Just around midnight, we woke up Pastor Maiko and asked him to go to the hospital with us. He agreed of course, after all, where would be without a little help from our friends? So off we go. There were only a couple of people sitting on the benches waiting to be seen by the one and only doctor on shift at night. Seemed safe to say that we’d be seen shortly. Oh, wait. This is Latin America. When will I learn to stop making such assumptions regarding timing and schedules while here? I digress. After much waiting and no movement on anyone’s part, Maiko walks inside the building and starts asking questions. We make our way in the building and to the admissions area which no one outside on the benches seemed to realize was the first step to being seen. Lucky for us, we bypassed the people that were “ahead of us” on the benches outside by being the first inside. One might think that a hospital employee might mention these things to people. One would be 100% incorrect in such lofty assumptions. The woman at the admissions desk asked for Andrew’s name and noted that he was already in the system. Thanks for adding insult to injury, lady. Luckily, from this point in the process, we actually didn’t have to wait that much longer. I glanced at the stoplight diagram that categorized the order in which patients would be seen, red meaning you’ve got a serious medical situation that needs to be dealt with ASAP and green meaning that you’ll be waiting a while. When Andrew got called back, I noticed the amarillo (yellow) status on his file. I wasn’t all too sure whether to be excited that we passed the green and were ready to be seen before the others or worried that we weren’t just at the green light. A quick glance back at the woman at the admissions desk erased all worry as she hardly looked qualified to categorize medical needs, in this case we just got lucky.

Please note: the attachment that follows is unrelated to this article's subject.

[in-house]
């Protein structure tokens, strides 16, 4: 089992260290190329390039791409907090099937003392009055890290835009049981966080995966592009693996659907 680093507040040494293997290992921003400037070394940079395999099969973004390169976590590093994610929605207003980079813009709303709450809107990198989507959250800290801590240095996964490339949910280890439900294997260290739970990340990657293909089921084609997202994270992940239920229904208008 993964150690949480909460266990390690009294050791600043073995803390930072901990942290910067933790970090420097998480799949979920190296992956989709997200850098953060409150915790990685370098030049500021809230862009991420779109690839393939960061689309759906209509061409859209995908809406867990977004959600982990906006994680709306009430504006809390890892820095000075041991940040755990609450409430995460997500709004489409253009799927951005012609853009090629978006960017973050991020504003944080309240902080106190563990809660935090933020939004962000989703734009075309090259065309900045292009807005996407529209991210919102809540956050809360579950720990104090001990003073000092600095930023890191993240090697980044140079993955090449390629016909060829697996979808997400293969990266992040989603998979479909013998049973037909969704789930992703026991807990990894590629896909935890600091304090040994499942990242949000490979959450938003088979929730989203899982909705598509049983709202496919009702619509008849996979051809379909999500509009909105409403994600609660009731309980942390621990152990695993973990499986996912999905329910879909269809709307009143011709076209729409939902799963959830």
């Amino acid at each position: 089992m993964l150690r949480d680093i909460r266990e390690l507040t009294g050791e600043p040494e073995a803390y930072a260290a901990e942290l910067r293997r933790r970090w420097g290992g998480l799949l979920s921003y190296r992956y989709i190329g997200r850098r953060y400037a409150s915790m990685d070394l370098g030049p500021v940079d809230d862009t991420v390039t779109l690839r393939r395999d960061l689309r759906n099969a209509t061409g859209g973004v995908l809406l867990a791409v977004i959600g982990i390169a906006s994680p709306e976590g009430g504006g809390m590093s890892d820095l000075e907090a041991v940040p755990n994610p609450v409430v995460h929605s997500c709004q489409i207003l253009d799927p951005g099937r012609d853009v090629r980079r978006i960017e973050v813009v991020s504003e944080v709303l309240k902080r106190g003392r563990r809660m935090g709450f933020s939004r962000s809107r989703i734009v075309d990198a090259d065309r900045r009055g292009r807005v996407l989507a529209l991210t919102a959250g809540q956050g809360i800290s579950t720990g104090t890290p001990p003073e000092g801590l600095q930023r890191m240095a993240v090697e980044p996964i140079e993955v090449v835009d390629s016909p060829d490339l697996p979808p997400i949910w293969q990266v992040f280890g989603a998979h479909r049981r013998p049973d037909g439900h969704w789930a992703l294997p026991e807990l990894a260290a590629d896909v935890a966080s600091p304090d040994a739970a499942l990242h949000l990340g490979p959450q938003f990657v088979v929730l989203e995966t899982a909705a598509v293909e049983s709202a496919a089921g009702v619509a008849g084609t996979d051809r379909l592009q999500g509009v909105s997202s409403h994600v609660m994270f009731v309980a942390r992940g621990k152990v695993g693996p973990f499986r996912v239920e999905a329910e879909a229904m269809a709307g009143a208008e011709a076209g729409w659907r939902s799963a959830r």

We went back to a little room that reminded me most of Mack’s old vet office. Clean, but not overly clean. There was a container on the wall holding bright red vomit bags. I have no idea why that caught my eye, but it did. The doctor did all his normal stuff when we got back there. Checked vitals, listened to breathing, checked ears and throat, etc. We had Maiko to translate, though the doctor hardly seemed interested in most of what we were explaining to him. My opinion is you need to be seriously afraid for your health to take a chance with the Costa Rican socialized healthcare system because it is all luck of the draw. No doubt, Andrew was definitely beginning to panic over his health last night so there was no other option. But it needs to be at panic mode to be worthwhile to roll the dice in the San Ramon ER. Alas, the doctor hands us four slips of paper and we head out of there with no real answers but hopefully some useful drugs. We check out with the admissions woman one last time. I thought at this point we would pay for services rendered, but she didn’t ask for any kind of payment. Albeit odd, we just went on to the next stop with our slips of papers.